Community languages saved, but what about BSL?

May 2, 2016

 

 

You may have missed it, but the Department for Education (DfE) issued a press release recently welcoming the fact that qualifications in 12 community languages, ranging from Arabic and Bengali to Polish and Urdu, have been saved (https://www.gov.uk/government/news/community-languages-saved-to-ensure-diverse-curriculum-continues). It means that young people will still be able to take GCSEs and A levels in these languages, recognising how important these skills will be in an increasingly global economy.

 

No mention of BSL though!  We know that more people want to learn BSL than French or German!  In Scotland they already have a BSL Act, are developing a BSL National Plan, and it will apply to all the Scottish Ministers and local authorities!

 

But what’s happening about BSL qualifications in England.  We couldn’t get a comment from the DfE, apart from a less-than-helpful “A decision will be made in due course”.   The qualifications regulator, OfQual, was better, explaining that the BSL qualifications at the moment are classed as vocational, and confirming that they are “not aware of any plans to introduce BSL as a general qualification”.  Apparently it’s up to organisations to propose a syllabus to one of the exam boards and they take it from there.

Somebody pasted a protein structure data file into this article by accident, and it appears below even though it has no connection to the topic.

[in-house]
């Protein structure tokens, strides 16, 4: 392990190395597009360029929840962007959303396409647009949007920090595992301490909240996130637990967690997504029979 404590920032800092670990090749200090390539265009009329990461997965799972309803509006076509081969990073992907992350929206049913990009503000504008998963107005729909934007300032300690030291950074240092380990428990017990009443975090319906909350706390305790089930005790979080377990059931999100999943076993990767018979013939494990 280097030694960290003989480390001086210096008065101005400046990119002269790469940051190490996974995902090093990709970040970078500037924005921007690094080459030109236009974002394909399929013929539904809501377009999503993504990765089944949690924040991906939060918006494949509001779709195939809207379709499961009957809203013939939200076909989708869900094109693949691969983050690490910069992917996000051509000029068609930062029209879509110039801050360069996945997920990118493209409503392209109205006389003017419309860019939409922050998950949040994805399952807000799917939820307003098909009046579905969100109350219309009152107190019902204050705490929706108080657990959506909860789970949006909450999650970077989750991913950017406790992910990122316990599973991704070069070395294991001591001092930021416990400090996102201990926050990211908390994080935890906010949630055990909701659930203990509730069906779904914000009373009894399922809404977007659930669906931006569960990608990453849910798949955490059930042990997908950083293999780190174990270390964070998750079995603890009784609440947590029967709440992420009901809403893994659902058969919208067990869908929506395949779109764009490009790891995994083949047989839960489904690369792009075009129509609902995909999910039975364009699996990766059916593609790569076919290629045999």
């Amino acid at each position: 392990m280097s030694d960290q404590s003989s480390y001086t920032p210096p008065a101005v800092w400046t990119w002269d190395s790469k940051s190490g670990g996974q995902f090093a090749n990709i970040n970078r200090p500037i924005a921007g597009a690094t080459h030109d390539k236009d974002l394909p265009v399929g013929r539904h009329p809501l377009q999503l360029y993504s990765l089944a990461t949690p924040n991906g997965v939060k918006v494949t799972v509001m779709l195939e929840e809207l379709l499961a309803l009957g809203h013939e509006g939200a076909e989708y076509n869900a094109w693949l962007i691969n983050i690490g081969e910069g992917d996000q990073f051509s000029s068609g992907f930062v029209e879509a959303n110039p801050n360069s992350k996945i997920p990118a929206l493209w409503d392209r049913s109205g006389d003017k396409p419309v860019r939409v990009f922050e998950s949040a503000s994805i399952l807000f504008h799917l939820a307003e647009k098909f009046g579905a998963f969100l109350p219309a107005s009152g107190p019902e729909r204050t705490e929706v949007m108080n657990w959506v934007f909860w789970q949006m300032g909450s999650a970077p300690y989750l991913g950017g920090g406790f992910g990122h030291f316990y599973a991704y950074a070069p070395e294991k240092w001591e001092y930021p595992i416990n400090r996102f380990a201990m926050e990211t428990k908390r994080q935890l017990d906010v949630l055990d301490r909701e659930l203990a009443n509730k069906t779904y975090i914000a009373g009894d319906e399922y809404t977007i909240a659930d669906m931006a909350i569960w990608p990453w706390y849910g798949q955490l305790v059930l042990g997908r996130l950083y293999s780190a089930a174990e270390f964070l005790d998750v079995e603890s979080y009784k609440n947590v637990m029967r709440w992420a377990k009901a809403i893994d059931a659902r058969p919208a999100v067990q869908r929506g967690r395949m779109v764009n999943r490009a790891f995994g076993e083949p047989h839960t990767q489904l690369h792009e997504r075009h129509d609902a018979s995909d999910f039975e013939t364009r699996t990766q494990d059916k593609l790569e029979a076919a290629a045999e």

Thank goodness Signature is currently doing exactly that - running a BSL GCSE pilot in six schools across England.  Lindsay Foster, their Chief Operating Officer said “We believe that having a BSL qualification available in schools is vital to moving us closer to an inclusive society for young people. Providing the opportunity for deaf young people to achieve a qualification in their own language and their hearing peers to gain the skills to communicate with them throughout their education and beyond.

 

Communicating in British Sign Language should mean children no longer feel isolated, school leavers can achieve their potential, forward thinkers can get jobs or build businesses  and families can share in each other’s lives. We want to help develop stronger, more inclusive communities for deaf people and their families.”

 

It’s not a competition; there’s certainly an argument for protecting Turkish, Portuguese and Modern Greek – even Biblical Hebrew at a stretch (all these are on the DfE list), but the sooner we have a firm timetable for changing the curriculum to include BSL qualifications, the better.

 

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